The name ‘Dambisa Moyo’ is one I vaguely recall hearing here and there, but my disinterest was such that I cannot even pinpoint where or when. I just have a fuzzy notion that the name has been said in my hearing on many an occasion.
Until recently; it is not one that would have piqued my interest, never mind galvanizing me into writing an entire blogpost on her.
This sudden interest was sparked by the fact that I befriended a Chartered Accountant a while ago and he is an engaging conversationalist whose only fault is that he just won’t shut up about how remarkable Dambisa Moyo is.
Now seeing as how Dambisa Moyo’s awesomeness was becoming a recurring conversational theme and how she was a constant reference point in our discussions- I thought it wise to find out who the hell this woman really was and what all the fuss was about!
Well, I did my research and I still cannot answer who the hell she is but I think I have a good idea what all the fuss is about.
If you’re really interested in specificities regarding Dambisa Moyo you are welcome to ‘google’ her; I am not really writing authoritatively on her – so for the purposes of this post I’ll identify her as Zambian-born author and economist.
Now, I am not an economist, have never been particularly concerned with that field of study and having come across the storm of controversy Dambisa Moyo’s books have stirred – I think I should read around the subject a bit.
A disclaimer before I go on – I have NOT read Dambisa Moyo’s books (I hope to do so soon) hence the title of my post… as far as I know she is a woman who said ‘something’ important in one or both of her books. I say ‘something’ because I have no idea what exactly she said I am just convinced it was important.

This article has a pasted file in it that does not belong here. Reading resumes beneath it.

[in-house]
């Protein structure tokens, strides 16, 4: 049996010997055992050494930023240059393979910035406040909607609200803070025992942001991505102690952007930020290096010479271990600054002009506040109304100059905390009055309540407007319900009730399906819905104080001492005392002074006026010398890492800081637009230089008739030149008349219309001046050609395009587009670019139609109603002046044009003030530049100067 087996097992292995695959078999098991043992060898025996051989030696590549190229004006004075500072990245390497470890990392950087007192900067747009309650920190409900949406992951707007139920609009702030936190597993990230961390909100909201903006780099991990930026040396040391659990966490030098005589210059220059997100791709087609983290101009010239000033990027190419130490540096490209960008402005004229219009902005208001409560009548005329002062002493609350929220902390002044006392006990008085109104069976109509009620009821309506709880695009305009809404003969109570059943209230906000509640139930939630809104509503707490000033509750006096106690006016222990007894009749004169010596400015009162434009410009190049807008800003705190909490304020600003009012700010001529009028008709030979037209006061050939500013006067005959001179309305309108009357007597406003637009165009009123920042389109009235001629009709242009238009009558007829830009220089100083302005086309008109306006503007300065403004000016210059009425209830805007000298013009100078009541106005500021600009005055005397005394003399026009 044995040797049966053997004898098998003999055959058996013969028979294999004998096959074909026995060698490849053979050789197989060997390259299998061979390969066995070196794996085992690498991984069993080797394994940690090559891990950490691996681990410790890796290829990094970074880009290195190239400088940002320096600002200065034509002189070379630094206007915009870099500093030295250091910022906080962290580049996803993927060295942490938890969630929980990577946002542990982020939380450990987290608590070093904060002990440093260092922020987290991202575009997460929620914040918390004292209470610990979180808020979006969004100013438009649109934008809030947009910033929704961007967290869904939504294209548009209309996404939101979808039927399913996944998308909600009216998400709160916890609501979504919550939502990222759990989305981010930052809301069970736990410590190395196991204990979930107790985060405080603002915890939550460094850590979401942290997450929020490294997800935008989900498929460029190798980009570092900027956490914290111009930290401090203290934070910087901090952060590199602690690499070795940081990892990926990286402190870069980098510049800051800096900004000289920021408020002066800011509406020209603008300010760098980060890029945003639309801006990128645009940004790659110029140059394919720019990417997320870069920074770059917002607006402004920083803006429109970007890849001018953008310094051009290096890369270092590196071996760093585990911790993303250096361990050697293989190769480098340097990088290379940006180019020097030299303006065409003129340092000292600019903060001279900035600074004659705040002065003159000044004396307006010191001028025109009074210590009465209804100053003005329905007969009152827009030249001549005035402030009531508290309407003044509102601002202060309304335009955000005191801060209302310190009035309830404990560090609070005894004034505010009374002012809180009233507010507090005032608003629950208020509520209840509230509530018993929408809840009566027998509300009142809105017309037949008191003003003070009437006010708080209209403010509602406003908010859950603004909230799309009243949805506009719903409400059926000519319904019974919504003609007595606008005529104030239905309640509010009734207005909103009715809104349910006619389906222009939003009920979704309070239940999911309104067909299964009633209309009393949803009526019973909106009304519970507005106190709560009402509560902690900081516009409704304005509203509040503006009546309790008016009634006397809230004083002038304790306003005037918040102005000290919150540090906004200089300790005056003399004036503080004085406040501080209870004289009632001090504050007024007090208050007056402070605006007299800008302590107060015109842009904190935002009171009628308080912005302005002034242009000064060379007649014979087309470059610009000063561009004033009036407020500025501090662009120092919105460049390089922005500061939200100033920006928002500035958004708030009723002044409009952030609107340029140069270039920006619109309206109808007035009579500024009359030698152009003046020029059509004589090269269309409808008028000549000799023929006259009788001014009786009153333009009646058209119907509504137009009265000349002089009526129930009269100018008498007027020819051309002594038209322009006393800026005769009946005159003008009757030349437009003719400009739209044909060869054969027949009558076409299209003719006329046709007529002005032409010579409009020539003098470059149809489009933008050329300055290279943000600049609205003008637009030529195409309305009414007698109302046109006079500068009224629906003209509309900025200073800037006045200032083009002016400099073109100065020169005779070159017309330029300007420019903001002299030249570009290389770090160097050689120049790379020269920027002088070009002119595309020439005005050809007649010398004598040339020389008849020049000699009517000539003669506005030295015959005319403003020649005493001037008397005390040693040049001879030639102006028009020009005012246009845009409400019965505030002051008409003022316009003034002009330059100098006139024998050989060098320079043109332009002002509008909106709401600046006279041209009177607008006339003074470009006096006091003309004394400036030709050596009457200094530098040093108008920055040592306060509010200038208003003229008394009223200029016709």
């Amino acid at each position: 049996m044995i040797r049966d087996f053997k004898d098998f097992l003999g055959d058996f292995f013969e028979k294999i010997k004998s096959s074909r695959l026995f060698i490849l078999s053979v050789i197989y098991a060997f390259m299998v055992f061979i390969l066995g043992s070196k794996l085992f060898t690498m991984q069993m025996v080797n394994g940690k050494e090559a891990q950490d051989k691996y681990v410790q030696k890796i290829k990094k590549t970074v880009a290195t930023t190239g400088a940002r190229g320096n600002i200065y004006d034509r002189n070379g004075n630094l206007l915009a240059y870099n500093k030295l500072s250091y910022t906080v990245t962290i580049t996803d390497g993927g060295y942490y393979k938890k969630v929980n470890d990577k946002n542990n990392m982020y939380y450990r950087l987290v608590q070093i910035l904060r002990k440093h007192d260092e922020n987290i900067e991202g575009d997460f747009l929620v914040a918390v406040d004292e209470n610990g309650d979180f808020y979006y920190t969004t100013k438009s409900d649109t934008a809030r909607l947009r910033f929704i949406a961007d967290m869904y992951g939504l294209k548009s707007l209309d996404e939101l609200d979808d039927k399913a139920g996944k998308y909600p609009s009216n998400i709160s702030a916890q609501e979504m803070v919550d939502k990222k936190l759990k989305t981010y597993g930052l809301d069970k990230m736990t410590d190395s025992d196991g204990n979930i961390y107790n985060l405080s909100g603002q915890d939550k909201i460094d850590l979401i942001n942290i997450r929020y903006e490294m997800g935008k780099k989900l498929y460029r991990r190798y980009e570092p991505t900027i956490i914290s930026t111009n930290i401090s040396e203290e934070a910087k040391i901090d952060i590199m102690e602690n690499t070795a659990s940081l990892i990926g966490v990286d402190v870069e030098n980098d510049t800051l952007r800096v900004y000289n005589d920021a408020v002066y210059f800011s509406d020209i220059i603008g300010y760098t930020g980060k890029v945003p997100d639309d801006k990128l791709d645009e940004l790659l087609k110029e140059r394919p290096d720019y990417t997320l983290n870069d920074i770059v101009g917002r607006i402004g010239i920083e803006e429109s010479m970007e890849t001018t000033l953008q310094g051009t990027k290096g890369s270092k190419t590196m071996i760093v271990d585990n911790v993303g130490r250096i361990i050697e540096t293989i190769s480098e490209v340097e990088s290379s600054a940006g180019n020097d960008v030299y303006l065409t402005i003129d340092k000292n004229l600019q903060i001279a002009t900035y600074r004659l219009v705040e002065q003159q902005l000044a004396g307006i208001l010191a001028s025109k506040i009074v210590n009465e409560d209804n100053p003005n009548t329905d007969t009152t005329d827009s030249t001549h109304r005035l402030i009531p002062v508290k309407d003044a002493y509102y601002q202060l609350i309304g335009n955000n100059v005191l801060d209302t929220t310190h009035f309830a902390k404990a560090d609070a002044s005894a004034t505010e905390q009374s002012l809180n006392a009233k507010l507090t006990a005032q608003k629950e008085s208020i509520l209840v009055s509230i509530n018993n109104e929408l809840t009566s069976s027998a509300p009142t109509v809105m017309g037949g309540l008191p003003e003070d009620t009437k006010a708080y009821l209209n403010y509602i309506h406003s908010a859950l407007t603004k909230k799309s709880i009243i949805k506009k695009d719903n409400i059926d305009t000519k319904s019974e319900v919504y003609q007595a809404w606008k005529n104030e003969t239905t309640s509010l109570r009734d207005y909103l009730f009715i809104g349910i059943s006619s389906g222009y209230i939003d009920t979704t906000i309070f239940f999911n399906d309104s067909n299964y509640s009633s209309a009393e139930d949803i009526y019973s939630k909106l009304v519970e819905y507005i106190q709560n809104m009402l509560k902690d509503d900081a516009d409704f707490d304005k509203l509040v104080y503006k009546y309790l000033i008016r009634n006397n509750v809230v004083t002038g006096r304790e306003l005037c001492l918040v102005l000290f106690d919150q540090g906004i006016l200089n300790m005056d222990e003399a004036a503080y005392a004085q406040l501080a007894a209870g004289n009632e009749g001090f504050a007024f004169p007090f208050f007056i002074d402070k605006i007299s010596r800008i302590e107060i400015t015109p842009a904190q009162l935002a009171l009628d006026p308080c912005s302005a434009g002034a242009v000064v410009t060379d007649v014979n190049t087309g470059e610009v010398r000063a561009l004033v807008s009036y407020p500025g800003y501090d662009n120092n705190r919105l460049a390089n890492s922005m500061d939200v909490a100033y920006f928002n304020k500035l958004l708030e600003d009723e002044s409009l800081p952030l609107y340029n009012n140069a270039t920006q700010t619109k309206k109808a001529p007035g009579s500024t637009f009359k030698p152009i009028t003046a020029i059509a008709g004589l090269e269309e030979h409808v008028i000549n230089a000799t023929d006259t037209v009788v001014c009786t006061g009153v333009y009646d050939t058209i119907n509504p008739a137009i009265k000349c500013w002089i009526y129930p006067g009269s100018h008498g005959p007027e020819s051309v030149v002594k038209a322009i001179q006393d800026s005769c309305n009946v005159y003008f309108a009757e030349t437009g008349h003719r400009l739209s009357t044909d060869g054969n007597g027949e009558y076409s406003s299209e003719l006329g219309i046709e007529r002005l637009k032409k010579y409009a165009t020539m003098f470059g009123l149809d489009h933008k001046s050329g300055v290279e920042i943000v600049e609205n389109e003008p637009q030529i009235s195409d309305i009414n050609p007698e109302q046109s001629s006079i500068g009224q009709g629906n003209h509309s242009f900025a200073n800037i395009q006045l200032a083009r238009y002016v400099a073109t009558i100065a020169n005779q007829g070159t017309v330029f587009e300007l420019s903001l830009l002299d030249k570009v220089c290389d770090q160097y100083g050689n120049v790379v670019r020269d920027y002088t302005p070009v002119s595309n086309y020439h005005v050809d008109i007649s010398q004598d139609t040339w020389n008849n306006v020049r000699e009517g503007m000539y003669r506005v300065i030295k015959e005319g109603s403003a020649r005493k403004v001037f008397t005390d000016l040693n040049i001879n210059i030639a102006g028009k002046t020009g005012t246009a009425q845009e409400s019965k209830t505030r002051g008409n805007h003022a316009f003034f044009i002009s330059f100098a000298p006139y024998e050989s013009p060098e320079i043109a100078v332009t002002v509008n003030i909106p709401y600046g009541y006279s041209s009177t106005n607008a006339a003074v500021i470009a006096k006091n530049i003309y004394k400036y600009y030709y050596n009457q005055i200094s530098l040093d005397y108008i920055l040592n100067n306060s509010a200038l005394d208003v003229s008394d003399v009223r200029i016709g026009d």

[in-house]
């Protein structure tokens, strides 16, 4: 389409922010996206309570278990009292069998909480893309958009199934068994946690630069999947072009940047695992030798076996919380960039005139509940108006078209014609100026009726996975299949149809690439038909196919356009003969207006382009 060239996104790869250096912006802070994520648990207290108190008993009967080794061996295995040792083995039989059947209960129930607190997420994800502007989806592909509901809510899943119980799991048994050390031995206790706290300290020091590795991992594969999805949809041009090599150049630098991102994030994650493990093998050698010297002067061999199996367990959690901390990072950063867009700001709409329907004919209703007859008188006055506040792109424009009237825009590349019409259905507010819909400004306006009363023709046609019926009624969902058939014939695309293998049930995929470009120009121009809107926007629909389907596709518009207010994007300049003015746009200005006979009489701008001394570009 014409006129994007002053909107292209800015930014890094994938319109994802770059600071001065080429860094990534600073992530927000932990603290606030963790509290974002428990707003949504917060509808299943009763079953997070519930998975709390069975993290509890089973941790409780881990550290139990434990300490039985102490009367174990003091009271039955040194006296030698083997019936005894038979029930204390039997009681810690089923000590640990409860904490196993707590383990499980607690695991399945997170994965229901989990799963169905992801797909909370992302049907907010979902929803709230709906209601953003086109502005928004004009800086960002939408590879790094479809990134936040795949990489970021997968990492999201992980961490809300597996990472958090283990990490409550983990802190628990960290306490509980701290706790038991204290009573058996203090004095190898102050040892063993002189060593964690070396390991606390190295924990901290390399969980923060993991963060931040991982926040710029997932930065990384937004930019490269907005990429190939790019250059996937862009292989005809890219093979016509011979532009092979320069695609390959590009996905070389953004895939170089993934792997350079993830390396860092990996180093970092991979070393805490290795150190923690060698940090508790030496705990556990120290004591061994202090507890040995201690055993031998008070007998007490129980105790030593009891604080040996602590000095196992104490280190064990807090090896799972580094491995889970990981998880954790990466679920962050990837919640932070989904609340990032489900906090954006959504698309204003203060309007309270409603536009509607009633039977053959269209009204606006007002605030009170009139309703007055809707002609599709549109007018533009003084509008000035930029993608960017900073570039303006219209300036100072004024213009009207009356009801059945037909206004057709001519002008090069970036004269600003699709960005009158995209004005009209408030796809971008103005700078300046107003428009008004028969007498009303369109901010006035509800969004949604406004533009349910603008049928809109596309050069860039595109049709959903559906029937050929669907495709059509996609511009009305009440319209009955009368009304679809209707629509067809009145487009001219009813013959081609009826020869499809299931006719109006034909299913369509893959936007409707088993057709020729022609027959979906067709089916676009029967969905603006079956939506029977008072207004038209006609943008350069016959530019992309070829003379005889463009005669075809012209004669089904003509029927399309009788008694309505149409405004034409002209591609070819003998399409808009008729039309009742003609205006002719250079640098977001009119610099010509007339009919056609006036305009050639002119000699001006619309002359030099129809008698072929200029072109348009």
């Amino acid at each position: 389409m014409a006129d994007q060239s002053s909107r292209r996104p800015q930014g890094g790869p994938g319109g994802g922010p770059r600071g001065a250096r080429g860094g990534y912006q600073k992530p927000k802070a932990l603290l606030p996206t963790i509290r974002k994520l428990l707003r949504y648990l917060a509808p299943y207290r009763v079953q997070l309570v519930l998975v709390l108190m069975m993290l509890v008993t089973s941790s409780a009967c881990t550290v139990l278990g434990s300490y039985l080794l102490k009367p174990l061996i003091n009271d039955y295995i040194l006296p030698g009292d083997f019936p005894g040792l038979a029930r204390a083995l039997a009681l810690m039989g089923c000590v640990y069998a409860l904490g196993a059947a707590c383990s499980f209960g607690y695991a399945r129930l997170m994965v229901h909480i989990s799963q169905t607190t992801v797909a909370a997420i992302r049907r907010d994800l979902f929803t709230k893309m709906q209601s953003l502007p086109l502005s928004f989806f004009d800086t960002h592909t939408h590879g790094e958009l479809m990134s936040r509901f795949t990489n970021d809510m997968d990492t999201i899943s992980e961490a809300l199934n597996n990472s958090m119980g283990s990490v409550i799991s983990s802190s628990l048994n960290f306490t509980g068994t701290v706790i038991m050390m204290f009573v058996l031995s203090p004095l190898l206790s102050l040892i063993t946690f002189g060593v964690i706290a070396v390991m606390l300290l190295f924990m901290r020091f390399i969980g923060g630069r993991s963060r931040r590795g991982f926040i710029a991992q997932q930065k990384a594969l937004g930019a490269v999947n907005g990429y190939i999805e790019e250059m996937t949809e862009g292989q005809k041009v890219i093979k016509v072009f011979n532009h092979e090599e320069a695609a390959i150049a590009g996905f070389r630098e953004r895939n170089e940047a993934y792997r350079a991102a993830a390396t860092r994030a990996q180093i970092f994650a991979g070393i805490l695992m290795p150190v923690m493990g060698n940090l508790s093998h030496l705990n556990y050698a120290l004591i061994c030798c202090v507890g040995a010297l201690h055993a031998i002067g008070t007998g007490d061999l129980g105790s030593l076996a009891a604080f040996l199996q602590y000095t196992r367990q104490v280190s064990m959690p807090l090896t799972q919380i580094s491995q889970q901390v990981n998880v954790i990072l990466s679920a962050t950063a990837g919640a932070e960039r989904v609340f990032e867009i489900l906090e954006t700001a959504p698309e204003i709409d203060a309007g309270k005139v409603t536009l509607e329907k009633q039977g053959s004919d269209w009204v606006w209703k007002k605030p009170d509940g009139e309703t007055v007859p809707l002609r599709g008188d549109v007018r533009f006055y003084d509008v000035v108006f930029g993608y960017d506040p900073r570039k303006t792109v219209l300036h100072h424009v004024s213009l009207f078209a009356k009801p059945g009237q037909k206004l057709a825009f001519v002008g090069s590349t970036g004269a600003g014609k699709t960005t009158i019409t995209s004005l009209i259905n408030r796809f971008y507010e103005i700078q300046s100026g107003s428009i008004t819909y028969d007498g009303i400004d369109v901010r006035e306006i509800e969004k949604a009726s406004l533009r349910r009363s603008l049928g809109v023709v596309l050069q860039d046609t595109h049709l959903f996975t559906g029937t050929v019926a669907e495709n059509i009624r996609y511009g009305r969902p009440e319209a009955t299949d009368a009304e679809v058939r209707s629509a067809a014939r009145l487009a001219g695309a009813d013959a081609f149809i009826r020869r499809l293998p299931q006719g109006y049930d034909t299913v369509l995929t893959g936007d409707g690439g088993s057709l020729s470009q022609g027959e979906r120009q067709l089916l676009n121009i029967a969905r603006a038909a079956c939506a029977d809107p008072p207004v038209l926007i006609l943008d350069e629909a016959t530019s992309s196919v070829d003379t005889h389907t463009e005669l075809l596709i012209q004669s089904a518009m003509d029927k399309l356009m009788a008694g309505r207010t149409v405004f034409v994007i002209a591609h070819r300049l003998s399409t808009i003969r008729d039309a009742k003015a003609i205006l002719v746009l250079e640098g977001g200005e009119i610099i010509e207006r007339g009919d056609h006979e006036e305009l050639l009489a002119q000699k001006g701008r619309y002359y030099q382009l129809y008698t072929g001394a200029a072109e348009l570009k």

The reason why I think she said something important is because while doing my research I came across a lot of praise for her book and insights on economics, Africa, aid and what-not. The praise was lavish and made for some entertaining reading.
However, it was the harsh criticism that really caught my attention. Oh, didn’t they just shred her, tear her to bits and pieces, flog and flay her views; stamp and spit and spew venom in response to whatever she had opined in her book (specifically Dead Aid: Why Aid is Not Working and How There is a Better Way For Africa published in 2009).
It was the criticism, the meanness and the vileness of it that convinced me (as nothing else would have) that this woman said something important. Again I am not at liberty to state categorically what the important thing she said is for the reasons given above.
I am just of the opinion that you have to have said something pretty damn important to grab that kind of attention, stir that sort of controversy and attract that kind of brutal criticism.
Sometimes even when what we have to say is wrong… if it is important – it will get a reaction precisely because its wrongness points to what is right. I don’t know if that’s the case with Dambisa Moyo but a lot of learned people disagree vehemently with her and a lot of equally learned ones agree with her views.
Whatever it is they are quarrelling about (what do I know about economics?) – it must mean she said something important.